Automotive ICs have to operate in a very demanding environment in terms of both temperature and voltage ranges, along with the ability to withstand g-forces and be sealed from the elements. Not an easy design challenge. For many consumer ICs we see output drive currents on the IO pins measured in mA, however in automotive if you want your IC to drive something like a DC motor then you can expect to see values in the Amp range, big difference. Engineers at an automotive IC design group in Toshiba recently had the challenge of designing a channel brushed DC motor driver chip with specifications of:
- PWM mode: H-bridge driver
- Output current: 5A
- Low Ron: < 0.45 ohms
- Operating voltage, 4.5V to 28V
- Operating temperature, -40C to 125C
Here’s a block diagram of the Toshiba TB9051FTG chip:
When these large output driver transistors get turned on and start to draw currents the heat levels on the chip next to these transistors begin to rise, which in turn effects the transistor performance. If your circuit simulator doesn’t take into account the thermal effects of transistors driving large currents, then your simulation results will be overly optimistic and probably won’t meet your tight specifications. Toshiba uses DMOS (Double-diffused Metal Oxide Semiconductor) transistors for the high drive output pins, and the commercial SPICE simulator that supports fully-coupled electrothermal simulation is Eldo, from EDA vendor Mentor Graphics (a Siemens business).
Having a simulator that can simultaneously account for electrical and thermal properties is really mandatory for the design of this type of automotive chip. Here’s a block diagram showing the EDA tool flow for electrothermal analysis:
Inputs to the SPICE simulator are an extracted layout netlist, Verilog-A netlist and a thermal netlist. The Eldo simulator then produces a transient analysis showing current values and device temperature as a function of time. On this chip is a thermal unit which controls the output DMOS transistors as shown below:
The blue arrows in the block diagram are electrical data flow, while the red arrow is the thermal flow. With the Eldo circuit simulator there is a simultaneous solver for both electrical and thermal equations, giving you results that are both accurate and fast. Other approaches that use a relaxation technique to solve electrical and thermal coupling are vastly inefficient and have much longer run times. So with the concurrency in Eldo you get to see transient analysis results that are accurate and fast for both device temperature and current drive:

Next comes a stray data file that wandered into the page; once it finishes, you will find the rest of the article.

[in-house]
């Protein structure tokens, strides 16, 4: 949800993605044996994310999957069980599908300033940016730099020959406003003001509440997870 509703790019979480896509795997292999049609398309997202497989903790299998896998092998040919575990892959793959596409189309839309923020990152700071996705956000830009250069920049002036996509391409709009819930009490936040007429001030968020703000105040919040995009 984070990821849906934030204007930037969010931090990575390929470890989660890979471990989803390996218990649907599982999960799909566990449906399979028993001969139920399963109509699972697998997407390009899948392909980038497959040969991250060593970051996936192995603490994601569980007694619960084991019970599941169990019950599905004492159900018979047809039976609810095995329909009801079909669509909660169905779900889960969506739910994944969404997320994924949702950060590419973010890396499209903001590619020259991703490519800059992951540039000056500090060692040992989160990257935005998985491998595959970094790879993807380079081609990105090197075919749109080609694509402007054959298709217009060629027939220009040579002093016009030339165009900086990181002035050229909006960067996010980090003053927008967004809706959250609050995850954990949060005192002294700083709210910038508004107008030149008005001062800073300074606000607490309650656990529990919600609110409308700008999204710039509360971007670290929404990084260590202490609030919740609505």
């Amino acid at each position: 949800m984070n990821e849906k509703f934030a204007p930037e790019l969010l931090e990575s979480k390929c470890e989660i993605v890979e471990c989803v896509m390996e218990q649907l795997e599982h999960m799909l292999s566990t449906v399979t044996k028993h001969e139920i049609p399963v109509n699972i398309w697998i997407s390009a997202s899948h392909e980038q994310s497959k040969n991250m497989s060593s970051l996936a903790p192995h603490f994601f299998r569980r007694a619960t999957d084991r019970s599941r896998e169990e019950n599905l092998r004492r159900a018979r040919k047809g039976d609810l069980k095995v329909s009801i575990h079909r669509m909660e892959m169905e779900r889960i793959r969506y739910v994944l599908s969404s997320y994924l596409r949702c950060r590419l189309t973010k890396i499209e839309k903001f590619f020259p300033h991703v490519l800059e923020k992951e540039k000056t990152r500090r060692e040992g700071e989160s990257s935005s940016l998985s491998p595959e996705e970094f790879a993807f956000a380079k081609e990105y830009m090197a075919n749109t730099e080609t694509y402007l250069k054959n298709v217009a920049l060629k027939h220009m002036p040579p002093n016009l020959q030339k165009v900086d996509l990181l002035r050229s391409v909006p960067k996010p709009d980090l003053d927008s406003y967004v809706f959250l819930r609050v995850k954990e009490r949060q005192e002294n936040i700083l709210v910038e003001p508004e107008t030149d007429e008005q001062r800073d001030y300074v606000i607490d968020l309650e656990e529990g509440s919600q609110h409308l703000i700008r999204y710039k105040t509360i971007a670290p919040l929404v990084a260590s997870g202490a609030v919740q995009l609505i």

Looking at the current drive value in red we see that as the DMOS transistor turns on in the middle of the waveform there is a large increase in current, but then as the transistor heats up this current drive level tapers off to a smaller value than the peak value.
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To get a grasp of how an electrothermal simulation works with Eldo let’s look at a simplified example with just three transistors that are thermally coupled:
The DMOS output transistors are shown on the left as XMH3 and XMH4, where they are controlled by pulse width modulation (PWM) signals, then there’s a current sensor transistor XM_ISD1 to control the input signal of the power DMOS devices. Simulating this example using an analog solver without any thermal coupling will produce a DMOS transistor temperature (blue) that doesn’t change even as the currents are toggling (pink and red):
Simulating again but with self-heating effects turned ON produces a very different result where we can start to see the transistor temperatures dynamically moving (blue yellow) as currents are toggling (pink and red):
Notice that the current shown in the middle curve (pink) has a high value that is tapered lower than its peak value, just what we’d expect to see as the higher temperatures begin to reduce the drive current levels.
Simulated Versus Silicon Measurements
The ultimate accuracy test of any SPICE circuit simulator is measuring silicon results on the bench and comparing them versus the simulated values. Toshiba engineers did this comparison and found that Eldo was producing current results within 1.5% of measurement using a Tektronix MSO405.4 oscilloscope during two time windows: 0 to 4ms (left), 86-90ms (right)
So now we know that Eldo does accurate electrothermal simulations, but what about the speed of circuit simulation? Mentor offers two speed versions of their circuit simulator, and on this particular chip simulating for 90ms of transient the run time comparisons for electrothermal simulations are:
- Eldo with 1 core, 38h 48m
- Eldo Premier with 1 core, 11h 50m
- Eldo with 8 cores, 16h 38m
- Eldo Premier with 8 cores, 7h 31m
If you need electrothermal simulation results accurately and fast then use Eldo, for faster results try Eldo Premier, and for the fastest run times use Eldo Premier with 8 cores. The chip designers at Toshiba have shown that you can expect simulated results to be within 1.5% of measured silicon, so Eldo has a very accurate electrothermal simulator that is ready to go on any circuits that have high current drive and localized heating within the IC.
There’s a 10 page white paperon this topic online that requires a brief registration form.